In the last Scam of the day for 2016 it is appropriate that we discuss the issue of Russian hacking of American organizations that occurred in 2015 and 2016 that were intended to influence the Presidential election. Two days ago, President Obama ordered sanctions against Russia including the ejection of 35 Russians spies that the administration said were posing as diplomats and specific actions against three organizations that it said supported the hacking operations. The possibility of further covert actions against Russia was also hinted at.
A day prior to the President’s announced sanctions, the Department of Homeland Security and the FBI issued a joint analysis report entitled “Grizzly Steppe – Russian Malicious Cyber Activity” in which it provided details about the hackings. Here is a link to the report.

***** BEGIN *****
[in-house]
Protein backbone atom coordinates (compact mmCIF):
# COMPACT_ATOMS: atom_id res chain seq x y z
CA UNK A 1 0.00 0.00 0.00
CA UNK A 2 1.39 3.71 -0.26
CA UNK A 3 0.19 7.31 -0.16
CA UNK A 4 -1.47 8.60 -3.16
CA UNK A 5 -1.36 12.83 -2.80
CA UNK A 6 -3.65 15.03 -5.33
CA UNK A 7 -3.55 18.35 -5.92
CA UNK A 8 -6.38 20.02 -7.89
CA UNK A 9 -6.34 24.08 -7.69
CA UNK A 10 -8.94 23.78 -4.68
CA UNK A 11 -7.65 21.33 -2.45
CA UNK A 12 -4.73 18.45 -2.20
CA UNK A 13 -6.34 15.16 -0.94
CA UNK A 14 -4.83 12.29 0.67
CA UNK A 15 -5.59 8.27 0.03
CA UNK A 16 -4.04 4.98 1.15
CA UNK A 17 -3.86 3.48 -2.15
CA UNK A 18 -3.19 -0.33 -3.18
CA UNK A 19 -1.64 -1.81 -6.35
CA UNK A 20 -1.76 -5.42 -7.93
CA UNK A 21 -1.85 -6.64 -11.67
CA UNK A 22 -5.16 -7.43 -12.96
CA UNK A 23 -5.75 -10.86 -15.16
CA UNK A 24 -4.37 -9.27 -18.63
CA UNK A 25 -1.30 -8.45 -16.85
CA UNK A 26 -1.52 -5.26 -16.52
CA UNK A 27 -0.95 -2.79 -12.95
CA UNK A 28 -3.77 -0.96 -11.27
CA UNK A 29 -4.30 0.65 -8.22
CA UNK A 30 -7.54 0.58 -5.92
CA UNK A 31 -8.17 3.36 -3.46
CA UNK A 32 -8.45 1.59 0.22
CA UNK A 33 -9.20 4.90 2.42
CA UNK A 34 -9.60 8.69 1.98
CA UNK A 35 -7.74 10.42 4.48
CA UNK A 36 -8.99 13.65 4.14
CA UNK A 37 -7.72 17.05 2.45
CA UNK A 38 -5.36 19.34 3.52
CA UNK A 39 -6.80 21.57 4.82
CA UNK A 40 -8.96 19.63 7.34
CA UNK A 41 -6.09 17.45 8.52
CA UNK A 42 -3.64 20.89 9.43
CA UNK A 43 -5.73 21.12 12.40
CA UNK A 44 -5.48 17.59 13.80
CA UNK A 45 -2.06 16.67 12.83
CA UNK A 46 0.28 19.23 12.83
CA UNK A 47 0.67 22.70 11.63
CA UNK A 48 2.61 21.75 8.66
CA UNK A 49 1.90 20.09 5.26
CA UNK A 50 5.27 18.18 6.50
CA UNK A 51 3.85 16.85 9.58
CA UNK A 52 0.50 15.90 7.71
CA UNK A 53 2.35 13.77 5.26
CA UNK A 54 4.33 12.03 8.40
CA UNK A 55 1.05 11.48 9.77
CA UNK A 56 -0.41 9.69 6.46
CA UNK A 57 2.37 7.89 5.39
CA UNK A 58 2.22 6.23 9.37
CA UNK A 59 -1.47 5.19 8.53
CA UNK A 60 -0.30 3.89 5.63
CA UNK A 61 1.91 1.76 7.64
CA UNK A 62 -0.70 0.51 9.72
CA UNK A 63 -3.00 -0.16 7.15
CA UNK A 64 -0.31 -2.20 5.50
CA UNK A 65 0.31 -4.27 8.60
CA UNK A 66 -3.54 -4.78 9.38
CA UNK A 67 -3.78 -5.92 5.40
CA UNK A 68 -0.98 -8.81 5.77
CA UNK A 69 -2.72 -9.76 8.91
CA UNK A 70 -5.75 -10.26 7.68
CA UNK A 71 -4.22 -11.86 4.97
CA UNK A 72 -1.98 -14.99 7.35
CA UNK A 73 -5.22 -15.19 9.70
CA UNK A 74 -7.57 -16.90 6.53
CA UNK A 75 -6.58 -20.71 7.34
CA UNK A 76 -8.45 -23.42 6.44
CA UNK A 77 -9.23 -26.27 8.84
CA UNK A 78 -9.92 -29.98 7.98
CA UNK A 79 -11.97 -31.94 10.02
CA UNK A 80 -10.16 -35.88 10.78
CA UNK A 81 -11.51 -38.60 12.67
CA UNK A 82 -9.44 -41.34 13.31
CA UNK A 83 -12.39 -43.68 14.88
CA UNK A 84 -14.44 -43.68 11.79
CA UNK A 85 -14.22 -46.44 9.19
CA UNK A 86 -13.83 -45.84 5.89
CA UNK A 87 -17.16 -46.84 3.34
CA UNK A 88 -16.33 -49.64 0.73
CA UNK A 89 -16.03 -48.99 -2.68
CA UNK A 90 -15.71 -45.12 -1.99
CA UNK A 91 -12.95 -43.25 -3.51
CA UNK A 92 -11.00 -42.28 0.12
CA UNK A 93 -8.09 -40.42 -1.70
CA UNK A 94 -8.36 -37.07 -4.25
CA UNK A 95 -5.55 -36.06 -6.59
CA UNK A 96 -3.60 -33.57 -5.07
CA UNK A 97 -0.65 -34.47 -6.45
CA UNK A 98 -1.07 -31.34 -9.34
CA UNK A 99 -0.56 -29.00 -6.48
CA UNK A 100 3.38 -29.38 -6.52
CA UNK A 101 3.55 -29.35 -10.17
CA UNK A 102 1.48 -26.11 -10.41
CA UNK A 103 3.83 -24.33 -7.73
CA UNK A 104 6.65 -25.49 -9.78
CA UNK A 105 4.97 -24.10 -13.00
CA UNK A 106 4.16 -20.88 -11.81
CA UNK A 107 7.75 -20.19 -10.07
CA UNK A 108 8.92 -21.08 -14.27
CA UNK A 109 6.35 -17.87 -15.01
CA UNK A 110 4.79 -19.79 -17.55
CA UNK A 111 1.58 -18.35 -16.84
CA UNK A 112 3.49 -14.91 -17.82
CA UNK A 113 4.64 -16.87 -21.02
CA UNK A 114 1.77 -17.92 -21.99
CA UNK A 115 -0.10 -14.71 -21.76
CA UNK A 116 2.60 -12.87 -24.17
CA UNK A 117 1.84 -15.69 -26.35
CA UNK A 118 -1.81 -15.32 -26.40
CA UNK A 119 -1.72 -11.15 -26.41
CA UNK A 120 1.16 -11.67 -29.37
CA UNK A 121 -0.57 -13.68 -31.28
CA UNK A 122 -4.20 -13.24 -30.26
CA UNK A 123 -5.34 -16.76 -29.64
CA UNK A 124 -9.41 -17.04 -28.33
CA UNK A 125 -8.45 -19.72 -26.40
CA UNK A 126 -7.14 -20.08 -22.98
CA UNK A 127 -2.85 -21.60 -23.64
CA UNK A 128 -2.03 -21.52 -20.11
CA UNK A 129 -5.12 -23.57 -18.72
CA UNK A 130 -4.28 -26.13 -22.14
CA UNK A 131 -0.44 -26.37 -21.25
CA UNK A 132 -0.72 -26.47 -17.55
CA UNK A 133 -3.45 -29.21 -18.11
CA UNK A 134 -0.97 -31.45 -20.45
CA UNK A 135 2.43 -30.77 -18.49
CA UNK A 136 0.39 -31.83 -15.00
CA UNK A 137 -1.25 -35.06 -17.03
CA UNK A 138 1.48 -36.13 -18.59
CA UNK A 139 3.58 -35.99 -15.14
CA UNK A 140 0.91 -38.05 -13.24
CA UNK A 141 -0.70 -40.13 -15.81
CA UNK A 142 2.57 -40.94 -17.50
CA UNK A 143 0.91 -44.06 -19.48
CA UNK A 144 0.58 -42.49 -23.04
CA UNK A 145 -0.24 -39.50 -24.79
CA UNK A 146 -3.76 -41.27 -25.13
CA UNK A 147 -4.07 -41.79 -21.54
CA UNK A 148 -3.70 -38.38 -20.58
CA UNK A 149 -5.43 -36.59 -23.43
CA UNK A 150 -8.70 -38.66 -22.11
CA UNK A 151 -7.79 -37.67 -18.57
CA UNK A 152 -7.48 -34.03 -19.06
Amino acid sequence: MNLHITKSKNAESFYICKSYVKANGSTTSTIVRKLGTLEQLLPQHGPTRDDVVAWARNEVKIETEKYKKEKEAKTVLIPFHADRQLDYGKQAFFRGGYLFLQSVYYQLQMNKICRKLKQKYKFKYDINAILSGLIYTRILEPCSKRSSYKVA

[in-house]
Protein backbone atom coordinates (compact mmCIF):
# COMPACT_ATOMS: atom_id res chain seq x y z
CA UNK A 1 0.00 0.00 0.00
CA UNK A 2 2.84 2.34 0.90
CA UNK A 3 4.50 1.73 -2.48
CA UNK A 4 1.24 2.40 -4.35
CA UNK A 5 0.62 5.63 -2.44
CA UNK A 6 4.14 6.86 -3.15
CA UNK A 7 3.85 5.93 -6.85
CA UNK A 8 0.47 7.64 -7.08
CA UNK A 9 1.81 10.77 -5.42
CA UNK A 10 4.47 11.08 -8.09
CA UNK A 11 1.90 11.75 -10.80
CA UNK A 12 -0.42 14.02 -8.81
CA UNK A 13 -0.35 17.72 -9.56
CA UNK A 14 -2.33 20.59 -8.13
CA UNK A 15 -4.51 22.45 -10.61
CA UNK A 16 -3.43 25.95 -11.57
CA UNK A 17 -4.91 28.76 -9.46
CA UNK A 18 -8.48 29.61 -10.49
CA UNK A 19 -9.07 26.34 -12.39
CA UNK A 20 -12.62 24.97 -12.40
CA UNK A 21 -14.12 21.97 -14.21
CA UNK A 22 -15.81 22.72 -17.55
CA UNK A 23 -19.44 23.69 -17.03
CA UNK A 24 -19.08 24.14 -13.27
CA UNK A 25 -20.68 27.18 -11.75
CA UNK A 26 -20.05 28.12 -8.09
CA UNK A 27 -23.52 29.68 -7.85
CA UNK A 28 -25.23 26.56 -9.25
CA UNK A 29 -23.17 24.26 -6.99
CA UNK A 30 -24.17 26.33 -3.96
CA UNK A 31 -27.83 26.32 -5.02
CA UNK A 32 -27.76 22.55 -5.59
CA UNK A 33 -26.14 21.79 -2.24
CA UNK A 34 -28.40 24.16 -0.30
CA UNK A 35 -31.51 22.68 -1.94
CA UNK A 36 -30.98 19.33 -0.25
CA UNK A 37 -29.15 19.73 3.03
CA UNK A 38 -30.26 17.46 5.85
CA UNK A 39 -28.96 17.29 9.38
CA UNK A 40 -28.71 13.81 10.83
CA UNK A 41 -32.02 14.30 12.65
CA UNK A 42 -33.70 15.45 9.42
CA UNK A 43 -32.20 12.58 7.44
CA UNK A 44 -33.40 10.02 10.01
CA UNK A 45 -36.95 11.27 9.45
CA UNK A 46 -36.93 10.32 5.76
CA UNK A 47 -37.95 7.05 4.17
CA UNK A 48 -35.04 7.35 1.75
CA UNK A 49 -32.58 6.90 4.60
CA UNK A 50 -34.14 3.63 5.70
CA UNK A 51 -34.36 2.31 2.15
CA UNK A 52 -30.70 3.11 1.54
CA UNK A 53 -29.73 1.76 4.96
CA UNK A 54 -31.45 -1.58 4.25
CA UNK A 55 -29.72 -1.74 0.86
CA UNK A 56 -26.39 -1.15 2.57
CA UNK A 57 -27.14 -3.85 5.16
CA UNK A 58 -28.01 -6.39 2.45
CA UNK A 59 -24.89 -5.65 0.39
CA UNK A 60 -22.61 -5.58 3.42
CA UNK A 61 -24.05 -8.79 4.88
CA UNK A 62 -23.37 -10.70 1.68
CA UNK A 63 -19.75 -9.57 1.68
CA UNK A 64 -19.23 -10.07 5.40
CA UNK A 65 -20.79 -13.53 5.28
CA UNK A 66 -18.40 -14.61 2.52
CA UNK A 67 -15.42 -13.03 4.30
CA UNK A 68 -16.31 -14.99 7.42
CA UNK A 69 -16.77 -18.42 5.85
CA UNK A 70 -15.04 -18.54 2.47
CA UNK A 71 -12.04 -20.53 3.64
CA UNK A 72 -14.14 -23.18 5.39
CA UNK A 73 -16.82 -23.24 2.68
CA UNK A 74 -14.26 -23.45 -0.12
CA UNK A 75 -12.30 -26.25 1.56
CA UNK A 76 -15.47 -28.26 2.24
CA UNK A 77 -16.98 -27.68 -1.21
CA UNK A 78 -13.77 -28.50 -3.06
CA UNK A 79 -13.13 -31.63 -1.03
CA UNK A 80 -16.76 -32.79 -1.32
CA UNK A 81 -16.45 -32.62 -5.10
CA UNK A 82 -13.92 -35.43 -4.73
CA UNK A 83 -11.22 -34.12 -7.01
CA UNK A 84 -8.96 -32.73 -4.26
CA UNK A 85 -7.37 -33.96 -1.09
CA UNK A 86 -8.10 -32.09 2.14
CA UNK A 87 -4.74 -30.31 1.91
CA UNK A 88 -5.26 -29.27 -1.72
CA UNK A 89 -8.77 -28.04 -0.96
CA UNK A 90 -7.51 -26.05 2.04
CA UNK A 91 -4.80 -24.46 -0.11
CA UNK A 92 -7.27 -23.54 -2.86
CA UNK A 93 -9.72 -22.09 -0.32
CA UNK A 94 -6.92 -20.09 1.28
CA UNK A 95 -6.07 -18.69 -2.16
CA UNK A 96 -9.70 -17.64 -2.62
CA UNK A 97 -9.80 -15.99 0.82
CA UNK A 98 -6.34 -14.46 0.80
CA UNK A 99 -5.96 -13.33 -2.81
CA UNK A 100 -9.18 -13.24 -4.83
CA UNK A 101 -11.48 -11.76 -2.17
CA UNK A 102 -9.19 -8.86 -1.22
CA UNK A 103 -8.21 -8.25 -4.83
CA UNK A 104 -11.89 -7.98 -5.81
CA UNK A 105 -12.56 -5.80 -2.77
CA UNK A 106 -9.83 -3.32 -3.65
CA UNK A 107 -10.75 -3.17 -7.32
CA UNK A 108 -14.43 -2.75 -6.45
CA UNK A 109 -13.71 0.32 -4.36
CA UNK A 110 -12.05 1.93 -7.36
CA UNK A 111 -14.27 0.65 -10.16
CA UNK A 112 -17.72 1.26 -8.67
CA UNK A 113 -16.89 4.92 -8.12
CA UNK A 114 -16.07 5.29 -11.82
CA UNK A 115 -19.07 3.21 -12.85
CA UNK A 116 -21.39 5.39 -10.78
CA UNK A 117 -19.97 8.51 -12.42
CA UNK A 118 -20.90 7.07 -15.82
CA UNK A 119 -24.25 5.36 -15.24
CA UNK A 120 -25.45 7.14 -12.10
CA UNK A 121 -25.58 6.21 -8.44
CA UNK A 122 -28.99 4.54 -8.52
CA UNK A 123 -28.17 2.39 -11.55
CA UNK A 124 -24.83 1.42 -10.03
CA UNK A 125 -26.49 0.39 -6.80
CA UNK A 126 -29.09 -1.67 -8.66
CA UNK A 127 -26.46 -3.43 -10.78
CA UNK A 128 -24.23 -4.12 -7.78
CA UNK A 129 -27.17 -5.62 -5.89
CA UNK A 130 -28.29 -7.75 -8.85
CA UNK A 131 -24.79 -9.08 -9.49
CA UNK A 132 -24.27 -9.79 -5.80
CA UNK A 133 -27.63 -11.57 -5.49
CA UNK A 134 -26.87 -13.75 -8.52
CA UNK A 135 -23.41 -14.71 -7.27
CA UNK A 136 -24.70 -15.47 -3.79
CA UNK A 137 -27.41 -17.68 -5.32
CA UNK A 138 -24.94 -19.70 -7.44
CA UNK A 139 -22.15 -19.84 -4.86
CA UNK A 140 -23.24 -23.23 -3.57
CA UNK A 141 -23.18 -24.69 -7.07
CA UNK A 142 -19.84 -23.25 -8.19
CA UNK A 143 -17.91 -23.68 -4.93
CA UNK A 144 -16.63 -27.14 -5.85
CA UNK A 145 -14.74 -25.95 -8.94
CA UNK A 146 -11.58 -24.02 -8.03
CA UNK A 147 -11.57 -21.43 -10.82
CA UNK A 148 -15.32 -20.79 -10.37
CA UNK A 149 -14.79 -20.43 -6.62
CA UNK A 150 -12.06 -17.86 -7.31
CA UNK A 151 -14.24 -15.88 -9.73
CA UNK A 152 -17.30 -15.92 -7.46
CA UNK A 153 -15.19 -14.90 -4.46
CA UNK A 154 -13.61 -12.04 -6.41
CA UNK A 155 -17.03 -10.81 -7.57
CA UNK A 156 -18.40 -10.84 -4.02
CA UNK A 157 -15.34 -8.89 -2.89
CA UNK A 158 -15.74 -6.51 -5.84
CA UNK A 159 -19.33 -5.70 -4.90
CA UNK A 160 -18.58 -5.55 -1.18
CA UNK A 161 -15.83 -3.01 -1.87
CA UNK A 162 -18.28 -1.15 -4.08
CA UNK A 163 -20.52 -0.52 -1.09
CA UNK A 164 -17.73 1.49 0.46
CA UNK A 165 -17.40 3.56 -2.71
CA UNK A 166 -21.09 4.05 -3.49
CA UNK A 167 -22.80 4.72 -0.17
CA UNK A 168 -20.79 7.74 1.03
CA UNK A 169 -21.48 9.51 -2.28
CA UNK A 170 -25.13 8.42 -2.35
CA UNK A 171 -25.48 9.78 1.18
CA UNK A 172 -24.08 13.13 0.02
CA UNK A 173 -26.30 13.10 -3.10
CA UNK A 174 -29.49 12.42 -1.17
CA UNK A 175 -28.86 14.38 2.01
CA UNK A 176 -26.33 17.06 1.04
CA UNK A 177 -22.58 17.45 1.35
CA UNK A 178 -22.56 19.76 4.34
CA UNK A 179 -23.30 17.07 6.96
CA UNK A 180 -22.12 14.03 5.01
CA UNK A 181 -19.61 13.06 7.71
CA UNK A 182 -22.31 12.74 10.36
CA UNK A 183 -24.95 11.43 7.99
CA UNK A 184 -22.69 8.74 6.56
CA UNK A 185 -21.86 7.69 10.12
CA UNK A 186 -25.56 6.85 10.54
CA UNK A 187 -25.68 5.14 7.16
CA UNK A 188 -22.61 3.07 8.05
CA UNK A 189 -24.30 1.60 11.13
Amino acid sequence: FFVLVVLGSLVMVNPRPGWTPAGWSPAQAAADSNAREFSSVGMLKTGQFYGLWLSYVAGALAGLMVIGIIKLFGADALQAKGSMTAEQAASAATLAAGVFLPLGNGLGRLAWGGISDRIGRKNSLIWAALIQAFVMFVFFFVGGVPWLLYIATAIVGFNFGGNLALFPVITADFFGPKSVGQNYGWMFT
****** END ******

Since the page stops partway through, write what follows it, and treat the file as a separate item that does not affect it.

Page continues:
Although the report contains important information about Russian hacking of American institutions, the report also provides a long list of specific steps that institutions and individuals can take to avoid being a victim of cybercrime.
Here are just a few of the things that all of us as individuals should consider.
- Backup all important information offline.
- Be on the alert for spear phishing. The report emphasizes, as I have warned you about for years, that the primary cause of hacking is people clicking on links in spear phishing emails that download malware. Use both anti-phishing security software as well as your own brain to refrain from clicking on links in emails unless you have absolutely confirmed that they are legitimate.
- Use strong firewalls with whitelisting configurations by which only approved applications will be allowed to be downloaded on to your computers. This is much better than blacklisting because it protects you from threats about which you know nothing.
- Limit the personal information you provide on social media.
- Use dual factor authentication whenever possible.